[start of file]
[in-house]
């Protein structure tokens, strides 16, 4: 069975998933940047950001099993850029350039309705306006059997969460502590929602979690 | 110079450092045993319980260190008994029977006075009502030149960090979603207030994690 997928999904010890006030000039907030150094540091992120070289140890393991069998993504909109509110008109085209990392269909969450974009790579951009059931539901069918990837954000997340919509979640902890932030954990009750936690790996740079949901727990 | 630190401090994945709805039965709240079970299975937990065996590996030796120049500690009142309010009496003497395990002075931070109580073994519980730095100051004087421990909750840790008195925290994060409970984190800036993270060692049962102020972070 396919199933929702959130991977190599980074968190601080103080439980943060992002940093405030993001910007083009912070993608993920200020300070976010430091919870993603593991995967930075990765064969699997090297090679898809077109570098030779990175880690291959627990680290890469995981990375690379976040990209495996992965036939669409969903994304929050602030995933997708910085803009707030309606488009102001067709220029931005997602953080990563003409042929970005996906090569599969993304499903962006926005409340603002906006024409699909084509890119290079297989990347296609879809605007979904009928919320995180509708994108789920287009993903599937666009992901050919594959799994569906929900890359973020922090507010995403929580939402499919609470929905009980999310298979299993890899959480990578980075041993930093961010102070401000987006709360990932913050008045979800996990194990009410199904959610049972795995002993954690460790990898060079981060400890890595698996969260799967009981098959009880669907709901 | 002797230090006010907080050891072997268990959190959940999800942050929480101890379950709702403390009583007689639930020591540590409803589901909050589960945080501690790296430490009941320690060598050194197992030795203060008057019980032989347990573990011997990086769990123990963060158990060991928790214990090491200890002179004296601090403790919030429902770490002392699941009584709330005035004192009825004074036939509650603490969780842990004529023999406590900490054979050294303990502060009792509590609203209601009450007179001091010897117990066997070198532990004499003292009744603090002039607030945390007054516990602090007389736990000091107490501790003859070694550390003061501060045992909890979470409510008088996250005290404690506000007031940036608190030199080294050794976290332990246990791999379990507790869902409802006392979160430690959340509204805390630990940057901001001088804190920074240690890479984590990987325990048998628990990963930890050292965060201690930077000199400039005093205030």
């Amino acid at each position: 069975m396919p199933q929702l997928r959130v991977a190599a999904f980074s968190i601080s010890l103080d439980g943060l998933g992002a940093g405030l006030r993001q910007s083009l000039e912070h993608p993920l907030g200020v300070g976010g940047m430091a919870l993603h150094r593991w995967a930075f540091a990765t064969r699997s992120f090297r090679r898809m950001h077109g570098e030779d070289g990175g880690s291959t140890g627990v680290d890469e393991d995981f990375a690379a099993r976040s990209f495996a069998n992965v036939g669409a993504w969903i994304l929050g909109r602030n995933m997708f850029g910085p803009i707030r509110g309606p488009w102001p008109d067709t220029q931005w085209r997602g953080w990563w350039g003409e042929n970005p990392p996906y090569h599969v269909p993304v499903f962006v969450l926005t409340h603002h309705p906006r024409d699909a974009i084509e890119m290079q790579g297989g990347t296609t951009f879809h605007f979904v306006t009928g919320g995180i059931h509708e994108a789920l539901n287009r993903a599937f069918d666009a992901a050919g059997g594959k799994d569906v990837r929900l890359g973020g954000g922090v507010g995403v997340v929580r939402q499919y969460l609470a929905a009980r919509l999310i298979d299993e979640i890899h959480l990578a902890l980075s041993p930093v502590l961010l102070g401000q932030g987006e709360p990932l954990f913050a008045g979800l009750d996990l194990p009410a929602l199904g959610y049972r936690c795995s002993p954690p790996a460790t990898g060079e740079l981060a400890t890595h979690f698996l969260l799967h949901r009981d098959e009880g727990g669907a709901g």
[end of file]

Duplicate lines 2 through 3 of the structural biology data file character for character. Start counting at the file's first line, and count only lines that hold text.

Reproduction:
């Protein structure tokens, strides 16, 4: 069975998933940047950001099993850029350039309705306006059997969460502590929602979690 | 110079450092045993319980260190008994029977006075009502030149960090979603207030994690 997928999904010890006030000039907030150094540091992120070289140890393991069998993504909109509110008109085209990392269909969450974009790579951009059931539901069918990837954000997340919509979640902890932030954990009750936690790996740079949901727990 | 630190401090994945709805039965709240079970299975937990065996590996030796120049500690009142309010009496003497395990002075931070109580073994519980730095100051004087421990909750840790008195925290994060409970984190800036993270060692049962102020972070 396919199933929702959130991977190599980074968190601080103080439980943060992002940093405030993001910007083009912070993608993920200020300070976010430091919870993603593991995967930075990765064969699997090297090679898809077109570098030779990175880690291959627990680290890469995981990375690379976040990209495996992965036939669409969903994304929050602030995933997708910085803009707030309606488009102001067709220029931005997602953080990563003409042929970005996906090569599969993304499903962006926005409340603002906006024409699909084509890119290079297989990347296609879809605007979904009928919320995180509708994108789920287009993903599937666009992901050919594959799994569906929900890359973020922090507010995403929580939402499919609470929905009980999310298979299993890899959480990578980075041993930093961010102070401000987006709360990932913050008045979800996990194990009410199904959610049972795995002993954690460790990898060079981060400890890595698996969260799967009981098959009880669907709901 | 002797230090006010907080050891072997268990959190959940999800942050929480101890379950709702403390009583007689639930020591540590409803589901909050589960945080501690790296430490009941320690060598050194197992030795203060008057019980032989347990573990011997990086769990123990963060158990060991928790214990090491200890002179004296601090403790919030429902770490002392699941009584709330005035004192009825004074036939509650603490969780842990004529023999406590900490054979050294303990502060009792509590609203209601009450007179001091010897117990066997070198532990004499003292009744603090002039607030945390007054516990602090007389736990000091107490501790003859070694550390003061501060045992909890979470409510008088996250005290404690506000007031940036608190030199080294050794976290332990246990791999379990507790869902409802006392979160430690959340509204805390630990940057901001001088804190920074240690890479984590990987325990048998628990990963930890050292965060201690930077000199400039005093205030």
């Amino acid at each position: 069975m396919p199933q929702l997928r959130v991977a190599a999904f980074s968190i601080s010890l103080d439980g943060l998933g992002a940093g405030l006030r993001q910007s083009l000039e912070h993608p993920l907030g200020v300070g976010g940047m430091a919870l993603h150094r593991w995967a930075f540091a990765t064969r699997s992120f090297r090679r898809m950001h077109g570098e030779d070289g990175g880690s291959t140890g627990v680290d890469e393991d995981f990375a690379a099993r976040s990209f495996a069998n992965v036939g669409a993504w969903i994304l929050g909109r602030n995933m997708f850029g910085p803009i707030r509110g309606p488009w102001p008109d067709t220029q931005w085209r997602g953080w990563w350039g003409e042929n970005p990392p996906y090569h599969v269909p993304v499903f962006v969450l926005t409340h603002h309705p906006r024409d699909a974009i084509e890119m290079q790579g297989g990347t296609t951009f879809h605007f979904v306006t009928g919320g995180i059931h509708e994108a789920l539901n287009r993903a599937f069918d666009a992901a050919g059997g594959k799994d569906v990837r929900l890359g973020g954000g922090v507010g995403v997340v929580r939402q499919y969460l609470a929905a009980r919509l999310i298979d299993e979640i890899h959480l990578a902890l980075s041993p930093v502590l961010l102070g401000q932030g987006e709360p990932l954990f913050a008045g979800l009750d996990l194990p009410a929602l199904g959610y049972r936690c795995s002993p954690p790996a460790t990898g060079e740079l981060a400890t890595h979690f698996l969260l799967h949901r009981d098959e009880g727990g669907a709901g």